Requirements Prioritization

Requirements once elicited and approved from the authentic sources are further put for analysis and the first step in the process of requirement analysis is to prioritize the requirements in the order of their implementation. It is mandate for business analysts to prioritize the requirements as it’s a process to add value to the deliverables. The business analyst (or the one seated on the business analyst’s chair) has to consider certain factors while prioritizing the requirements so that the smooth process can be implemented. These factors or aspects which are considered at the time of prioritizing the requirements are: importance, risk, cost, benefit, time, strategy etc. The software development is a set process and the requirements are said to be changing till the final version is deployed in the production environment for the end-users and thus its a challenge for a business analyst to keep track of the requirements and alter the priority with the progress in the development but the decision on prioritizing the requirements depends on the decisions made by the stakeholders involve in the project and business analysts being a liaison between different stakeholders have to co-ordinate the activity.

Why to prioritize the requirements?

Eliciting the requirements and fit them into the releases to develop the functionality is a major step towards the success of the development of the software/project and it’s very important to understand the risk of not prioritizing the requirements. In the words of Frederick P. Brooks, “The highest single part of building a software system is deciding precisely what to build… No other part of the work cripples the resulting system if done wrong. No other part is more difficult to rectify later” Thus to mitigate the risk of re-work in the later part of the development, it’s advisable to define the requirements and prioritize them before starting the implementation. In simple words, “No matter prioritization technique is considered simple, medium or difficult it’s a fundamental activity for successful implementation.”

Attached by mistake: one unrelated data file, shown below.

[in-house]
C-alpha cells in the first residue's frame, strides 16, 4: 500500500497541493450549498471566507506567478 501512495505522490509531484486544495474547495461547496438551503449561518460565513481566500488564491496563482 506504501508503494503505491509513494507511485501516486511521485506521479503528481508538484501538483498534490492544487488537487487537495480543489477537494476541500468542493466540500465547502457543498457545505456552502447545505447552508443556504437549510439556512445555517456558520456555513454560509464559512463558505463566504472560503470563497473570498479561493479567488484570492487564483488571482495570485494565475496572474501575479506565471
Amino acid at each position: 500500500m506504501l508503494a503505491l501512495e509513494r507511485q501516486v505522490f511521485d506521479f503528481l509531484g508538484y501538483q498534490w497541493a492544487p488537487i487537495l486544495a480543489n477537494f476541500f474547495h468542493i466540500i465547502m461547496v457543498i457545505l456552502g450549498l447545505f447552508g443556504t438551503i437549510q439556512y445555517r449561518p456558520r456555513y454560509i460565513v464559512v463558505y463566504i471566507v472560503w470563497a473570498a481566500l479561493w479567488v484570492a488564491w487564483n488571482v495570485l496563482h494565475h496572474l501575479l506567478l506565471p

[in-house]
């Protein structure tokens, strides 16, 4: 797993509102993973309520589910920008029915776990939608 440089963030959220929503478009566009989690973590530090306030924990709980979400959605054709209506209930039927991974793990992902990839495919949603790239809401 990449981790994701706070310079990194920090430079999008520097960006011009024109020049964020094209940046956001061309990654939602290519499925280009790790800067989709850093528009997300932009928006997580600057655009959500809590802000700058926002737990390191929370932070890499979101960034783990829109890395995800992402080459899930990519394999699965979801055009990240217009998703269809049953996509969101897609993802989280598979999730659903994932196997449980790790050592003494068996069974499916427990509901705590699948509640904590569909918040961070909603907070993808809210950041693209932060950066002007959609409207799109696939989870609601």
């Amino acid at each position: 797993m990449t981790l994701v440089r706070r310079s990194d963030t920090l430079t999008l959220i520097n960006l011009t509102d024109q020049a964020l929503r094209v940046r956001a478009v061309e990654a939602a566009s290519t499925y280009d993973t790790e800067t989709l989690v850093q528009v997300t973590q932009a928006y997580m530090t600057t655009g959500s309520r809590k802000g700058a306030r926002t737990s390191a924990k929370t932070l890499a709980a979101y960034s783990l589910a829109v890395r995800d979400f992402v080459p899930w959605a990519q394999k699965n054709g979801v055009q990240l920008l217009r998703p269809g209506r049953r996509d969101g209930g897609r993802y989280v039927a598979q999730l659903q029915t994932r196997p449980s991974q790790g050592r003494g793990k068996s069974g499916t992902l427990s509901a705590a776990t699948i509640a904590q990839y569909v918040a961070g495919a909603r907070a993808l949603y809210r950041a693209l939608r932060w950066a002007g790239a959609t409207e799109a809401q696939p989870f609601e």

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Requirement Management

Requirements Management

Requirement ManagementThe gap between “what we know” and “what we think we know” is filled by the knowledge and the experience. What we know is about the facts and what we think we know succinct the assumptions. This is marked as the baseline for the business analysts (or the one seated on the chair of BA) during the requirements management and thus the BAs have to strive always to maintain the credibility of the requirements throughout the project life-cycle. The most appropriate way to mitigate the chances of bogus requirements getting developed or documented is to frame questions and avoid muddiness. The BAs are advised to focus on the different aspects of the requirements and then frame questions to nullify the chances of any ambiguity during the requirement elicitation and documentation.

What is Requirement?

Referring to the world of dictionary, the requirement is described as, “Something which is necessary and must be fulfilled to achieve the result”. Requirement word itself is self-explanatory and sometimes begets a cringing feeling (especially with the phrase “change in requirement”). But this should not happen with the BAs as they have the primary tasks to manage and maintain the requirements’ credibility throughout the life-cycle of the project.

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